In this demo, Indhu walks through the workflow, and shows how two participating organizations can seamlessly share and edit data across their environments.
For this scenario, Indhu shows a collaboration between two departments on a new subdivision development project: a Public Works department and a department of Water and Power.
The Public Works department owns a water collection dataset and has requested for the water and power department to provide ongoing updates as changes occur throughout the collections network.
In this scenario, both departments have their own ArcGIS Enterprise 10.9 environments and they need a way to share this information without having to export data or maintain it separately.
To achieve this workflow, administrators in both organizations have setup their environments to use distributed collaboration where the Public Works department is the host and the department of Water and Power is the guest.
They’re using a group in each environment that contains their project’s maps and data. The groups are scheduled to send and receive item and data updates from both organizations on an hourly basis.
To demonstrate how this data can be shared, Indhu adds a new water collection line to the water collections dataset, to simulate the department of Water and Power’s field crew making edits to the data while in the field. Those edits are then shared with Public Works on the next scheduled hourly sync.
Because these organizations are collaborating on a joint initiative, their workflow also requires for edits to be sent from the Public Works department to the department of Water and Power.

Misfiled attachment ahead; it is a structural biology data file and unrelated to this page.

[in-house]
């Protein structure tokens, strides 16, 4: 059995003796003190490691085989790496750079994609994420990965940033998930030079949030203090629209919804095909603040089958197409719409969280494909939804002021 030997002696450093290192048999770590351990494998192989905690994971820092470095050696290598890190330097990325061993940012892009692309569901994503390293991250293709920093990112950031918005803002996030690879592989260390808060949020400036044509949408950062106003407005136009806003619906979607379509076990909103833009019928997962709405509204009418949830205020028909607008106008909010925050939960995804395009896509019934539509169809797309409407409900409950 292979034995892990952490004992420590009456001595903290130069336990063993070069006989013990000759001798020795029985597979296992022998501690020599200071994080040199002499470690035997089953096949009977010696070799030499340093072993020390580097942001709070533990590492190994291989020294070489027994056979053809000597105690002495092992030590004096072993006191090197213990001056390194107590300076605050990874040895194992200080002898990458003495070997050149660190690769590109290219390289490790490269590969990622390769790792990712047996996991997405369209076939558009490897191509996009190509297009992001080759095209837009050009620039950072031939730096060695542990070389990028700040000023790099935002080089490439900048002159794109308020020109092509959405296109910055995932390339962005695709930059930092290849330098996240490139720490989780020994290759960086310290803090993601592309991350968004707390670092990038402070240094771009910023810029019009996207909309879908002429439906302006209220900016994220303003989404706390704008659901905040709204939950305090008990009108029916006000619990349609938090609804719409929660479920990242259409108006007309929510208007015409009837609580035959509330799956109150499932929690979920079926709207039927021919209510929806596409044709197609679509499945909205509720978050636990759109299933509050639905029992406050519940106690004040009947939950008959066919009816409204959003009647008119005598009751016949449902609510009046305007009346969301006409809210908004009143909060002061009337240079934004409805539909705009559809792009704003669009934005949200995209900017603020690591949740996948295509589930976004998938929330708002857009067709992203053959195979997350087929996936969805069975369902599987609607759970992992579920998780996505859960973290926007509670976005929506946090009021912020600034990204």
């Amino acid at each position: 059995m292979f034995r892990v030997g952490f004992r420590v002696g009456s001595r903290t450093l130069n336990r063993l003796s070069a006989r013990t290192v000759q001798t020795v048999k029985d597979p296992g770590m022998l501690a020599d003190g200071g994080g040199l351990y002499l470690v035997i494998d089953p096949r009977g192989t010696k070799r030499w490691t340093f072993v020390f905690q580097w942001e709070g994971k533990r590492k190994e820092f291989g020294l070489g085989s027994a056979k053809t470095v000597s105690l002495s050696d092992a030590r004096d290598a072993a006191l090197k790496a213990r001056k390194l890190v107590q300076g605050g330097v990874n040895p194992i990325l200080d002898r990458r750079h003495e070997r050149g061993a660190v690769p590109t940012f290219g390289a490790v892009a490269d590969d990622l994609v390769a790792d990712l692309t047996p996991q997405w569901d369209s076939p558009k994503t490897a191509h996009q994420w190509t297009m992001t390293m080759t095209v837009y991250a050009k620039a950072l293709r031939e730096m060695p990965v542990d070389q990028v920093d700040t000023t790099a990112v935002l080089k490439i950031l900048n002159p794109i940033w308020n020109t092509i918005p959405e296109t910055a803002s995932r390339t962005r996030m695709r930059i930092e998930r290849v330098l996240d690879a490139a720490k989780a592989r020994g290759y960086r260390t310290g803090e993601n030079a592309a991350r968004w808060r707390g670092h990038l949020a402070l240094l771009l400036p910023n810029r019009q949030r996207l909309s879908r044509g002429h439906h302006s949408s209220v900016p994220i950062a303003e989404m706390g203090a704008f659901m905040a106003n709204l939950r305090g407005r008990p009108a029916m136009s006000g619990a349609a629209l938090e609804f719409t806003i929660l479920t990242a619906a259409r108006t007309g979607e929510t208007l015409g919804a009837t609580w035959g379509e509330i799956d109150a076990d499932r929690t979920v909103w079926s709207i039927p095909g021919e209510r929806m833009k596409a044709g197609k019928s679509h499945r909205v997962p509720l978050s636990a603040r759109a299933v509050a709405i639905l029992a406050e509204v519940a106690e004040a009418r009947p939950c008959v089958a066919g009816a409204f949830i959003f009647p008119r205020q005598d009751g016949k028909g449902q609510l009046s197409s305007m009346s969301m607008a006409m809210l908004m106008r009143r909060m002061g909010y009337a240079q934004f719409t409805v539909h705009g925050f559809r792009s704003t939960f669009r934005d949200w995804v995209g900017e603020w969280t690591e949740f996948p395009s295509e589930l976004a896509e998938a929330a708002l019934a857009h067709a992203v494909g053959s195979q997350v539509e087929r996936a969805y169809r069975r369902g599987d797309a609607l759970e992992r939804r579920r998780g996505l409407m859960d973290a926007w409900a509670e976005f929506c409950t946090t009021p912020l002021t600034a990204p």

To do so, the administrators of both organizations have setup two-way sharing. To support two-way sharing, the Public Works department set the Water and Power department’s access as send and receive. Then, they set the collaboration workspace to support two-way sharing. This enabled the Public Works department, who owns the data, to share a feature layer to the collaboration group.
From there, the department of Water and Power has access to send and receive edits on the layer.
In a second scenario, Indhu shows that a public works field engineer has added a new water collection line feature to the shared data. Once the next hourly sync occurs, the department of water and power sees the newly added feature and its attributes in their organization’s web app.
This newly introduced capability in distributed collaboration is a great way for organizations to allow shared editing of feature layers while collaborating on joint initiatives.
- What’s new in ArcGIS Enterprise (10.9 updates will be available this spring)